‘They won’t even let us buy coffee for meetings, only water,’ shared one grassroots leader as she dialogued with funders and fellow participants at the Gender, Children, and Youth on the Move convening last week. In a conversation about transforming power relations between funders and organisations, she shared this example of a demoralizing restriction that some funders create.
During this convening that brought together grassroots leaders from Central America, Mexico, and the US, the hosts asked how funders could be better allies to civil society organisations in the movement for migrant rights. After listening to three small group dialogues, I gathered participants’ responses in three overarching themes that demonstrate how funders can shift power in solidarity with local organisations:
Find and fund the most invisibilized organisations and issues
Grassroots leaders expressed the need to get closer to communities. They expressed frustration about requirements that restrict access to funding, such as the number of years of operation, budget size, NGO registration, or audit completion.
They also urged funding for indigenous and LGBTQ+ led organisations to ensure reaching some of the most marginalized communities. Some participants emphasized that efforts led by women who have been deported are overlooked with migrant communities.
Funders must be proactive in finding groups who would not typically apply for their funding and should make their applications more accessible, including availability in Spanish.
Cultivate an abundance of trust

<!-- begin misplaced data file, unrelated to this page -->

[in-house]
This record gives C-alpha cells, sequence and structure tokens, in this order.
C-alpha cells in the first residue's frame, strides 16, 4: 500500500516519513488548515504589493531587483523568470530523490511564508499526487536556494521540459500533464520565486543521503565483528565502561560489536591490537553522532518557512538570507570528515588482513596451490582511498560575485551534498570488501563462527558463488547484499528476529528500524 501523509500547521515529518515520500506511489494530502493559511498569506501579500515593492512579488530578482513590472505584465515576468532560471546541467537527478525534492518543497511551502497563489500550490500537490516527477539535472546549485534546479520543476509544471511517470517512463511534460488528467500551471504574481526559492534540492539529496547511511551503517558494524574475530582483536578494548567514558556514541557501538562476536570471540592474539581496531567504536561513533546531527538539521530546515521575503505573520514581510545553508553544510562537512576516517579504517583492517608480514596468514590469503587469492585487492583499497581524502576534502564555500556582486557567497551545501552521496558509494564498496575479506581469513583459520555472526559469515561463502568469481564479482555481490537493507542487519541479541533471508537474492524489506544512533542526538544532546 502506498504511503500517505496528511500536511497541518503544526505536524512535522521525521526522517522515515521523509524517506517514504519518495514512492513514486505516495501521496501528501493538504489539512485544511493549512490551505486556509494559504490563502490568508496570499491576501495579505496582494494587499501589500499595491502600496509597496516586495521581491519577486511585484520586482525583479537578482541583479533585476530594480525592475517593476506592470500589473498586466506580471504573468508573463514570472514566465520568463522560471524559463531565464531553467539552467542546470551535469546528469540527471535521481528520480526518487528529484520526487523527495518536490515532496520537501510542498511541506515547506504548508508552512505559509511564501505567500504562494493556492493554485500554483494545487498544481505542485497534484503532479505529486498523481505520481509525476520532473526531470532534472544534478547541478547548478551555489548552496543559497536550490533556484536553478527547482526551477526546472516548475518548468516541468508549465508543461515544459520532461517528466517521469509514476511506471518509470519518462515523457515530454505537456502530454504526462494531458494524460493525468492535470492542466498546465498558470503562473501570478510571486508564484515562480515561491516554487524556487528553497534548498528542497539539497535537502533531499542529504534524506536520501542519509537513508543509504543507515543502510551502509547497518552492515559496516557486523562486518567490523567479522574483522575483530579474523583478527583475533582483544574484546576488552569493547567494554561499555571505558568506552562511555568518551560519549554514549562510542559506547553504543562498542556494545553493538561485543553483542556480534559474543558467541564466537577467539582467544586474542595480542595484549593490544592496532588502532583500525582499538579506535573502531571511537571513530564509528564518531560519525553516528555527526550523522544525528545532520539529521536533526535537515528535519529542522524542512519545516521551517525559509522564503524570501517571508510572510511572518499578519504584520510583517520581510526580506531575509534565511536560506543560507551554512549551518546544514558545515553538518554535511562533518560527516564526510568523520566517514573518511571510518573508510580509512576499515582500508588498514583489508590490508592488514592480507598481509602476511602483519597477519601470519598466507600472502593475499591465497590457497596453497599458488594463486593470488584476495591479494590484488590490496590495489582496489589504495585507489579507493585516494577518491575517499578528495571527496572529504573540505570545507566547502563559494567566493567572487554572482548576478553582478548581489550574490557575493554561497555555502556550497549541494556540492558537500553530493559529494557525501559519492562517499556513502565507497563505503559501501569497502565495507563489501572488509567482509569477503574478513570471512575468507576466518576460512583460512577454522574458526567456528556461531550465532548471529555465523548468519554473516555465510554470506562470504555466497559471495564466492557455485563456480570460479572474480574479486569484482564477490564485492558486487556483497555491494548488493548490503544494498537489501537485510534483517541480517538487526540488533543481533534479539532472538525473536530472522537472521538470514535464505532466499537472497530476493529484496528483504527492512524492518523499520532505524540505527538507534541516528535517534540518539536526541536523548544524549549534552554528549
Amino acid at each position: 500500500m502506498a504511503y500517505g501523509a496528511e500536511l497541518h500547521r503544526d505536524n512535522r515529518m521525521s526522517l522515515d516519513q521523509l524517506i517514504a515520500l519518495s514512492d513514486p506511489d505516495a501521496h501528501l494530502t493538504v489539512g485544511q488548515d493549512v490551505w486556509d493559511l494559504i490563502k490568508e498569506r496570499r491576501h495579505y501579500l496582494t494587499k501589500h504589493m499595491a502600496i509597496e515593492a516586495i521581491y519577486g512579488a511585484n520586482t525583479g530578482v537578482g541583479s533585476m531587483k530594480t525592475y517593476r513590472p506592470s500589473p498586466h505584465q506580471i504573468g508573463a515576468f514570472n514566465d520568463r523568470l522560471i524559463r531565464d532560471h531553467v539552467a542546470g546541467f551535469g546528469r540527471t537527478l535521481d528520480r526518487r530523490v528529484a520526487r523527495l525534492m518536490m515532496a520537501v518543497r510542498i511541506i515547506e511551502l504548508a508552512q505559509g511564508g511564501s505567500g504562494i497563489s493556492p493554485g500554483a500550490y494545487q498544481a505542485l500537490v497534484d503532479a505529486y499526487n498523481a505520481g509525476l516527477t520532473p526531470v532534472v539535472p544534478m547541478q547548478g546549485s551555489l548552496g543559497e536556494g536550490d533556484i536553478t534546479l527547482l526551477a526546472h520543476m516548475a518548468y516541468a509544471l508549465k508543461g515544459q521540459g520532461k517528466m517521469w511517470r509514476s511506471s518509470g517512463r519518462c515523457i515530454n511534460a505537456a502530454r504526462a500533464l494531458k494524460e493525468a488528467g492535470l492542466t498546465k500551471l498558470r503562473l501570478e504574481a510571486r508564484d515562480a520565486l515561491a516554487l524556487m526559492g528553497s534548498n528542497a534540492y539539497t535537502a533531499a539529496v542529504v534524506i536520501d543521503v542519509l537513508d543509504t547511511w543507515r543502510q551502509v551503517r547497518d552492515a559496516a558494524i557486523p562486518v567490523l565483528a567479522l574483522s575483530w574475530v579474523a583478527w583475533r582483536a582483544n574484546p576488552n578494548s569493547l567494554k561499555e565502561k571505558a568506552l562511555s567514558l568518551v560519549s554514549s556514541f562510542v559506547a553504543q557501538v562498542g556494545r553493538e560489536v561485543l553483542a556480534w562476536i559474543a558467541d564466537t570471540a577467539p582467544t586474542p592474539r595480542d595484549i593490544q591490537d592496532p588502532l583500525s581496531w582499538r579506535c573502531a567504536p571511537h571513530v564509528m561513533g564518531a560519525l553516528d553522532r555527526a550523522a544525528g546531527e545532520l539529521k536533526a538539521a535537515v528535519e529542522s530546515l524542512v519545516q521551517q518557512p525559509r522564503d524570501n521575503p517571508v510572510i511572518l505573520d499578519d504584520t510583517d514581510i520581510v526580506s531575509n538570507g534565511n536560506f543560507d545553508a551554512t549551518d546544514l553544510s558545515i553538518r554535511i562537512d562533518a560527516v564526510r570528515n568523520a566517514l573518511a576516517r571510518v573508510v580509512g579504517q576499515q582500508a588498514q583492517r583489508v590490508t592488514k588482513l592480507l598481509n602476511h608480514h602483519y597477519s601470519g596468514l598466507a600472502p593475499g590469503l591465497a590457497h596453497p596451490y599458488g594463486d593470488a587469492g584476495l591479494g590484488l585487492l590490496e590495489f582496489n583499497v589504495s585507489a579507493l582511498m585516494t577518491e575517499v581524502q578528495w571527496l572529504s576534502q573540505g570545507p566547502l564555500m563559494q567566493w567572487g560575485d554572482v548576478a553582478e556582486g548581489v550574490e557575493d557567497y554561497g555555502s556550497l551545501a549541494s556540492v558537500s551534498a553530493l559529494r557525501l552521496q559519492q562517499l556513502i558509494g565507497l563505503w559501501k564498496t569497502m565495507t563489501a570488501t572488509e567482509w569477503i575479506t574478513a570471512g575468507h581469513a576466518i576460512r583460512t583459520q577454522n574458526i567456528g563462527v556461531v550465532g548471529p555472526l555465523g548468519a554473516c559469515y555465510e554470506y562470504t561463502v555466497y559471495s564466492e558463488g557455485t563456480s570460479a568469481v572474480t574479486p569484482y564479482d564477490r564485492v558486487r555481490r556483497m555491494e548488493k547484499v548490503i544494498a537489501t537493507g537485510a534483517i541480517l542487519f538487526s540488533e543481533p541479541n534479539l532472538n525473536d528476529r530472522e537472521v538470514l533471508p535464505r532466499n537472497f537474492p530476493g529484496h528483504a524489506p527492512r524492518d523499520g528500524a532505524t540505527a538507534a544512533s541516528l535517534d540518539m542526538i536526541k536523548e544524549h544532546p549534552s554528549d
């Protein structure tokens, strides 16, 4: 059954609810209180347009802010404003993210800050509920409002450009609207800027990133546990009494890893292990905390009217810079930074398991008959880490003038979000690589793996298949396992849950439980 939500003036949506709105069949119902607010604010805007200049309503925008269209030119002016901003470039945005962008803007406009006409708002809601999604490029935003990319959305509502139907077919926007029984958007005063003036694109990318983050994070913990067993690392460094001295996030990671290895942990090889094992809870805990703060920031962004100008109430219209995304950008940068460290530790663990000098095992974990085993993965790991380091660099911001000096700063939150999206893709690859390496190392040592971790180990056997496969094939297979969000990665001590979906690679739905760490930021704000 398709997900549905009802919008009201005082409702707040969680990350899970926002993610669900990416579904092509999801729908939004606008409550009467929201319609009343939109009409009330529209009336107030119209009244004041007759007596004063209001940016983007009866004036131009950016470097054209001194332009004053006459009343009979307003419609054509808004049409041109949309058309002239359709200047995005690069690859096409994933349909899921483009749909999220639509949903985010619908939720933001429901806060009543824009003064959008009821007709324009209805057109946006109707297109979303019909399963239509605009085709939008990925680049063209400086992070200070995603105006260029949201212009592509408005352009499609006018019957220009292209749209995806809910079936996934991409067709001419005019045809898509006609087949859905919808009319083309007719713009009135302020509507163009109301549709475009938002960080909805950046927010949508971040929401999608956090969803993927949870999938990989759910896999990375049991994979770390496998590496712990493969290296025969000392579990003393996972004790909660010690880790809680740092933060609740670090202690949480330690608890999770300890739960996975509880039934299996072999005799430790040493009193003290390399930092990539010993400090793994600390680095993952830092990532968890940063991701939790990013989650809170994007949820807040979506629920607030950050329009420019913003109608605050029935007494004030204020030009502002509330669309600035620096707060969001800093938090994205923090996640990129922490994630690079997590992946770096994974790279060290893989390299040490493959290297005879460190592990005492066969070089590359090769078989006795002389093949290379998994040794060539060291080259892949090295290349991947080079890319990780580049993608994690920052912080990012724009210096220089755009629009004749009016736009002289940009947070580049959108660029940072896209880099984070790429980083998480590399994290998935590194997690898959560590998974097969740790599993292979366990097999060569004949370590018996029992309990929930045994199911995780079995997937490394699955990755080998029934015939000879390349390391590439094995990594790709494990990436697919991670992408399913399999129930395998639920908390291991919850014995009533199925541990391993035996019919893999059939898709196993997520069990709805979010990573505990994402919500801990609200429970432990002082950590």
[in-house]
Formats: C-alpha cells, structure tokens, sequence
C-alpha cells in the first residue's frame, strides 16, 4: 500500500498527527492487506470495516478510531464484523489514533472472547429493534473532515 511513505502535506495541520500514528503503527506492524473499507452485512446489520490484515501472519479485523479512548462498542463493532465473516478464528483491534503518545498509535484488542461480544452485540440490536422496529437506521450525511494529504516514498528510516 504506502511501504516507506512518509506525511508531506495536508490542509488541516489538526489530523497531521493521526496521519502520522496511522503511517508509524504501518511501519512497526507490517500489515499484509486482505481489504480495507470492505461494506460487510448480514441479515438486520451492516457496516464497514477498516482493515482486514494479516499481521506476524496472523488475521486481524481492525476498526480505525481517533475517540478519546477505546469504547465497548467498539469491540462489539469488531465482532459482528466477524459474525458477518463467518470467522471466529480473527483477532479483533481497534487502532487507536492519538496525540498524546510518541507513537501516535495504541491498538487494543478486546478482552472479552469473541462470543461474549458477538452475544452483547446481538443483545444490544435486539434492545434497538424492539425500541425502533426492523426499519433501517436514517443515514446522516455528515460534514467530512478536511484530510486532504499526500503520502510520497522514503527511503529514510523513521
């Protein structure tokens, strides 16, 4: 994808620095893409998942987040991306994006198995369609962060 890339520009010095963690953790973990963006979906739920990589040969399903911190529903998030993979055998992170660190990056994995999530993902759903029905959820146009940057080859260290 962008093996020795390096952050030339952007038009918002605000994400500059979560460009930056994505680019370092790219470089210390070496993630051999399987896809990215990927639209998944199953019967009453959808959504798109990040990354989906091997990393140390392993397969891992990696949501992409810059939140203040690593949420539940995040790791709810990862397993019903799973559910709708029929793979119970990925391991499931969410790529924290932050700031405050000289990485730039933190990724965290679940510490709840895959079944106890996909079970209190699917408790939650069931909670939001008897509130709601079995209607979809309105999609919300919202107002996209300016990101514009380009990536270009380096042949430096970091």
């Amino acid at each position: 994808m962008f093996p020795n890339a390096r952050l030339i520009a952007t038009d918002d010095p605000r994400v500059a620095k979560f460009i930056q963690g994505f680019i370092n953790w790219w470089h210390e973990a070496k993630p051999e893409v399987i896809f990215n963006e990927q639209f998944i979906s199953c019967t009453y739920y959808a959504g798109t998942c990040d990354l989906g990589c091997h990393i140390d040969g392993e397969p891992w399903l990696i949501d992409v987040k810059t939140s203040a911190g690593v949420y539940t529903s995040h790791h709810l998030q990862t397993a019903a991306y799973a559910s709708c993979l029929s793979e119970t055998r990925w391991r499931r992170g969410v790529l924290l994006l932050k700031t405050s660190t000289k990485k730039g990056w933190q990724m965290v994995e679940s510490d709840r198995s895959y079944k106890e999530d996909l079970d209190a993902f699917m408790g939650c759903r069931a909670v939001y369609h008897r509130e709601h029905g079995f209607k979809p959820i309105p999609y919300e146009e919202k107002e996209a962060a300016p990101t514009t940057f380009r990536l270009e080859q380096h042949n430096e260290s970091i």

Participants shared that they have experienced donors who treat them with suspicion and make them feel guilty, some experiencing a complete distrust of their financial management and project evaluation.
Participants emphasized the importance of flexible grants and investing in strategies, rather than specific projects, to enable creative and responsive programming and advocacy. They encouraged funders to support partners’ own metrics and indicators, and not set any for them, especially ones that are unrealistic.
Organisations also want to be able to count on funders’ support for at least ten years, and not only during moments of crisis.
Fund holistically and flexibly
Local leaders expressed appreciation for funders that invest in their organisational development, leadership, and wellbeing.
They expressed frustration about not being able to pay their team dignified salaries or offer social security and health insurance – that funders must recognize that they need to eat and take care of their families.
Local organisations want to be able to invest in their human resources, infrastructure and property, and operating reserves.
They emphasized the importance of donors having an exit strategy, and well before that, making introductions to other funders and developing their organisational capacity to look and successfully apply for other sources of funding.
Towards horizontalidad and beyond
The human rights defenders engaging in the dialogue expressed challenges like decreased funding in the Americas, unpredictable and unstable political climates, and ongoing migration and humanitarian crises that constrain their impact. Trust-based philanthropy practices described above ensure local organisations have more allies lifting up their fight for justice with and for migrant children and their families.
A word that kept coming up in the dialogue in Spanish was horizontalidad – or having horizontal, versus hierarchical, relationships. I later learned that the term arose during the 2001 economic crisis in Argentina, when workers in hundreds of workplaces recuperated their jobs without bosses or hierarchy, creating spaces where everyone can lead.
Funders need to do more than facilitate horizontal relationships as allies. We need to let local and grassroots civil society organisations lead, and listen to and respond to their needs and ideas, with trust at the centre of how and why we fund.
Vanessa Stevens is Program Officer for Advocacy and Movement Building at Global Fund for Children